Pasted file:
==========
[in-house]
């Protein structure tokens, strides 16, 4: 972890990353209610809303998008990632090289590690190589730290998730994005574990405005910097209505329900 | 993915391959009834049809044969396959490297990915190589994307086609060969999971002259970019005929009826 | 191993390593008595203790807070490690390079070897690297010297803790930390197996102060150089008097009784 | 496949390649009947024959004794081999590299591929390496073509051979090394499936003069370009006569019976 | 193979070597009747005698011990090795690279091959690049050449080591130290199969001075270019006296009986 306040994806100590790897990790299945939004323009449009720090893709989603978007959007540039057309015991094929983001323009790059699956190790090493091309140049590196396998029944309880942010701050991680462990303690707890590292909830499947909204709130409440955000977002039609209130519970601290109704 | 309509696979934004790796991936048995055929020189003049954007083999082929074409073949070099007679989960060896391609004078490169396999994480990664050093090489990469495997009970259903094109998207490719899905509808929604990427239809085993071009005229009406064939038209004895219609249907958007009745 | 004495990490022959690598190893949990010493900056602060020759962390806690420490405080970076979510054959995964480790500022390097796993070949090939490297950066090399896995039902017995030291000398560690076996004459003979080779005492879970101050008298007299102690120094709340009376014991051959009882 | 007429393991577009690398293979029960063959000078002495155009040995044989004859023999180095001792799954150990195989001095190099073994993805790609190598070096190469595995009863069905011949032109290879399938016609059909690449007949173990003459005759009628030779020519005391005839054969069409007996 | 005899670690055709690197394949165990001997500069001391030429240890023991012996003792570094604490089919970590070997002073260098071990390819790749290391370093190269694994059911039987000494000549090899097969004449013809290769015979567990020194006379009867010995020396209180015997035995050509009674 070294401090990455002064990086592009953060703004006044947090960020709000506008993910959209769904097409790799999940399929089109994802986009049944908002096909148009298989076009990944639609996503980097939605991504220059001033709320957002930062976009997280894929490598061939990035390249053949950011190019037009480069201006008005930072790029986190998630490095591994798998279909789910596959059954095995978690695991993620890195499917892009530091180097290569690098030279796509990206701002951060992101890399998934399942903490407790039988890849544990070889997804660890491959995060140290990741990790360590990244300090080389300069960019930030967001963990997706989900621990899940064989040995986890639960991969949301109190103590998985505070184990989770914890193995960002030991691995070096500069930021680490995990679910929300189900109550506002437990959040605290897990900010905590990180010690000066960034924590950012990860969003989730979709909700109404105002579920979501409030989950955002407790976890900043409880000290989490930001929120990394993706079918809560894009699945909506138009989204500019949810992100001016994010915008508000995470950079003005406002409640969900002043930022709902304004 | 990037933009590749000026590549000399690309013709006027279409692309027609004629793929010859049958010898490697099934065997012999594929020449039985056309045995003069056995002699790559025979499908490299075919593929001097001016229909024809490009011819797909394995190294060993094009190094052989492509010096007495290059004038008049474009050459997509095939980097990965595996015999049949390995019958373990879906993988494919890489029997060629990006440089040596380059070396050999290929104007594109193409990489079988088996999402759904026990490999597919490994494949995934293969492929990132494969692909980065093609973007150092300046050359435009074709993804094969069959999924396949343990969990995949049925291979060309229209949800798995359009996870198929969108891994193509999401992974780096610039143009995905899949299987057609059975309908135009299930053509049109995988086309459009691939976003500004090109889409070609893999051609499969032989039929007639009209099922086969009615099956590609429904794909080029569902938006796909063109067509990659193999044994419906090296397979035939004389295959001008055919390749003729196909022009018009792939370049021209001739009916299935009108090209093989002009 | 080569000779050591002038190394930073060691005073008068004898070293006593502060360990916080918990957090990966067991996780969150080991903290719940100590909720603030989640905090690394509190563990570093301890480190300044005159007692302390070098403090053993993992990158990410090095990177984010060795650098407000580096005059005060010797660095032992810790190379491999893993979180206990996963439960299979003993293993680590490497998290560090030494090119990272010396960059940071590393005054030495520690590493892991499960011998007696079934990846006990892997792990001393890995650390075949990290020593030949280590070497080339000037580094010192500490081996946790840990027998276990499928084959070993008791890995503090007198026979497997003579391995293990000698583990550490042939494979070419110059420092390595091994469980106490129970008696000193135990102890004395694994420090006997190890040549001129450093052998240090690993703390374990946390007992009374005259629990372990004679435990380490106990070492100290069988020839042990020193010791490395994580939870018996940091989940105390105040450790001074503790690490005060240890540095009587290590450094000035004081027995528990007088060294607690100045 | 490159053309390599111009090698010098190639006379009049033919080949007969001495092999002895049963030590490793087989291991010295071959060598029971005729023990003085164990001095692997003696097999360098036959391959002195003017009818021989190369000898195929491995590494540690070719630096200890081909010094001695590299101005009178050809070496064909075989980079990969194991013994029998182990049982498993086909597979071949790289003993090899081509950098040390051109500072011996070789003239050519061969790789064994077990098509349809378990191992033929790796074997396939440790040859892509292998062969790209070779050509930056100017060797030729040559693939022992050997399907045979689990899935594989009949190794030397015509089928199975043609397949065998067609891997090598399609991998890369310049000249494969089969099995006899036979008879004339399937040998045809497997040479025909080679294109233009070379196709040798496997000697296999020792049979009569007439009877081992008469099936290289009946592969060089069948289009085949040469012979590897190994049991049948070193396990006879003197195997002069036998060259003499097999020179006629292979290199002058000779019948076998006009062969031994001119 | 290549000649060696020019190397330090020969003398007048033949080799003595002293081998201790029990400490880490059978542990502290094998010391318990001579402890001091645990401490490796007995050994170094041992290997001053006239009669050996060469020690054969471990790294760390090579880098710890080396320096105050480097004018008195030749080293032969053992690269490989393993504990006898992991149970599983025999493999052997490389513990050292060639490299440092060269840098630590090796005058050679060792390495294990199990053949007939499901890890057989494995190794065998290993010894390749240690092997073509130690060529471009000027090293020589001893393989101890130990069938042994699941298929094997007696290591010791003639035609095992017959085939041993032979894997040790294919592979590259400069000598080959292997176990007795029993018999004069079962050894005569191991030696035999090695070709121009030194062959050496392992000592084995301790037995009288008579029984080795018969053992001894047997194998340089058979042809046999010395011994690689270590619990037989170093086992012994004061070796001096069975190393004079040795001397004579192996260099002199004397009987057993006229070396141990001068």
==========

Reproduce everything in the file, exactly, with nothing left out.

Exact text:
[in-house]
């Protein structure tokens, strides 16, 4: 972890990353209610809303998008990632090289590690190589730290998730994005574990405005910097209505329900 | 993915391959009834049809044969396959490297990915190589994307086609060969999971002259970019005929009826 | 191993390593008595203790807070490690390079070897690297010297803790930390197996102060150089008097009784 | 496949390649009947024959004794081999590299591929390496073509051979090394499936003069370009006569019976 | 193979070597009747005698011990090795690279091959690049050449080591130290199969001075270019006296009986 306040994806100590790897990790299945939004323009449009720090893709989603978007959007540039057309015991094929983001323009790059699956190790090493091309140049590196396998029944309880942010701050991680462990303690707890590292909830499947909204709130409440955000977002039609209130519970601290109704 | 309509696979934004790796991936048995055929020189003049954007083999082929074409073949070099007679989960060896391609004078490169396999994480990664050093090489990469495997009970259903094109998207490719899905509808929604990427239809085993071009005229009406064939038209004895219609249907958007009745 | 004495990490022959690598190893949990010493900056602060020759962390806690420490405080970076979510054959995964480790500022390097796993070949090939490297950066090399896995039902017995030291000398560690076996004459003979080779005492879970101050008298007299102690120094709340009376014991051959009882 | 007429393991577009690398293979029960063959000078002495155009040995044989004859023999180095001792799954150990195989001095190099073994993805790609190598070096190469595995009863069905011949032109290879399938016609059909690449007949173990003459005759009628030779020519005391005839054969069409007996 | 005899670690055709690197394949165990001997500069001391030429240890023991012996003792570094604490089919970590070997002073260098071990390819790749290391370093190269694994059911039987000494000549090899097969004449013809290769015979567990020194006379009867010995020396209180015997035995050509009674 070294401090990455002064990086592009953060703004006044947090960020709000506008993910959209769904097409790799999940399929089109994802986009049944908002096909148009298989076009990944639609996503980097939605991504220059001033709320957002930062976009997280894929490598061939990035390249053949950011190019037009480069201006008005930072790029986190998630490095591994798998279909789910596959059954095995978690695991993620890195499917892009530091180097290569690098030279796509990206701002951060992101890399998934399942903490407790039988890849544990070889997804660890491959995060140290990741990790360590990244300090080389300069960019930030967001963990997706989900621990899940064989040995986890639960991969949301109190103590998985505070184990989770914890193995960002030991691995070096500069930021680490995990679910929300189900109550506002437990959040605290897990900010905590990180010690000066960034924590950012990860969003989730979709909700109404105002579920979501409030989950955002407790976890900043409880000290989490930001929120990394993706079918809560894009699945909506138009989204500019949810992100001016994010915008508000995470950079003005406002409640969900002043930022709902304004 | 990037933009590749000026590549000399690309013709006027279409692309027609004629793929010859049958010898490697099934065997012999594929020449039985056309045995003069056995002699790559025979499908490299075919593929001097001016229909024809490009011819797909394995190294060993094009190094052989492509010096007495290059004038008049474009050459997509095939980097990965595996015999049949390995019958373990879906993988494919890489029997060629990006440089040596380059070396050999290929104007594109193409990489079988088996999402759904026990490999597919490994494949995934293969492929990132494969692909980065093609973007150092300046050359435009074709993804094969069959999924396949343990969990995949049925291979060309229209949800798995359009996870198929969108891994193509999401992974780096610039143009995905899949299987057609059975309908135009299930053509049109995988086309459009691939976003500004090109889409070609893999051609499969032989039929007639009209099922086969009615099956590609429904794909080029569902938006796909063109067509990659193999044994419906090296397979035939004389295959001008055919390749003729196909022009018009792939370049021209001739009916299935009108090209093989002009 | 080569000779050591002038190394930073060691005073008068004898070293006593502060360990916080918990957090990966067991996780969150080991903290719940100590909720603030989640905090690394509190563990570093301890480190300044005159007692302390070098403090053993993992990158990410090095990177984010060795650098407000580096005059005060010797660095032992810790190379491999893993979180206990996963439960299979003993293993680590490497998290560090030494090119990272010396960059940071590393005054030495520690590493892991499960011998007696079934990846006990892997792990001393890995650390075949990290020593030949280590070497080339000037580094010192500490081996946790840990027998276990499928084959070993008791890995503090007198026979497997003579391995293990000698583990550490042939494979070419110059420092390595091994469980106490129970008696000193135990102890004395694994420090006997190890040549001129450093052998240090690993703390374990946390007992009374005259629990372990004679435990380490106990070492100290069988020839042990020193010791490395994580939870018996940091989940105390105040450790001074503790690490005060240890540095009587290590450094000035004081027995528990007088060294607690100045 | 490159053309390599111009090698010098190639006379009049033919080949007969001495092999002895049963030590490793087989291991010295071959060598029971005729023990003085164990001095692997003696097999360098036959391959002195003017009818021989190369000898195929491995590494540690070719630096200890081909010094001695590299101005009178050809070496064909075989980079990969194991013994029998182990049982498993086909597979071949790289003993090899081509950098040390051109500072011996070789003239050519061969790789064994077990098509349809378990191992033929790796074997396939440790040859892509292998062969790209070779050509930056100017060797030729040559693939022992050997399907045979689990899935594989009949190794030397015509089928199975043609397949065998067609891997090598399609991998890369310049000249494969089969099995006899036979008879004339399937040998045809497997040479025909080679294109233009070379196709040798496997000697296999020792049979009569007439009877081992008469099936290289009946592969060089069948289009085949040469012979590897190994049991049948070193396990006879003197195997002069036998060259003499097999020179006629292979290199002058000779019948076998006009062969031994001119 | 290549000649060696020019190397330090020969003398007048033949080799003595002293081998201790029990400490880490059978542990502290094998010391318990001579402890001091645990401490490796007995050994170094041992290997001053006239009669050996060469020690054969471990790294760390090579880098710890080396320096105050480097004018008195030749080293032969053992690269490989393993504990006898992991149970599983025999493999052997490389513990050292060639490299440092060269840098630590090796005058050679060792390495294990199990053949007939499901890890057989494995190794065998290993010894390749240690092997073509130690060529471009000027090293020589001893393989101890130990069938042994699941298929094997007696290591010791003639035609095992017959085939041993032979894997040790294919592979590259400069000598080959292997176990007795029993018999004069079962050894005569191991030696035999090695070709121009030194062959050496392992000592084995301790037995009288008579029984080795018969053992001894047997194998340089058979042809046999010395011994690689270590619990037989170093086992012994004061070796001096069975190393004079040795001397004579192996260099002199004397009987057993006229070396141990001068």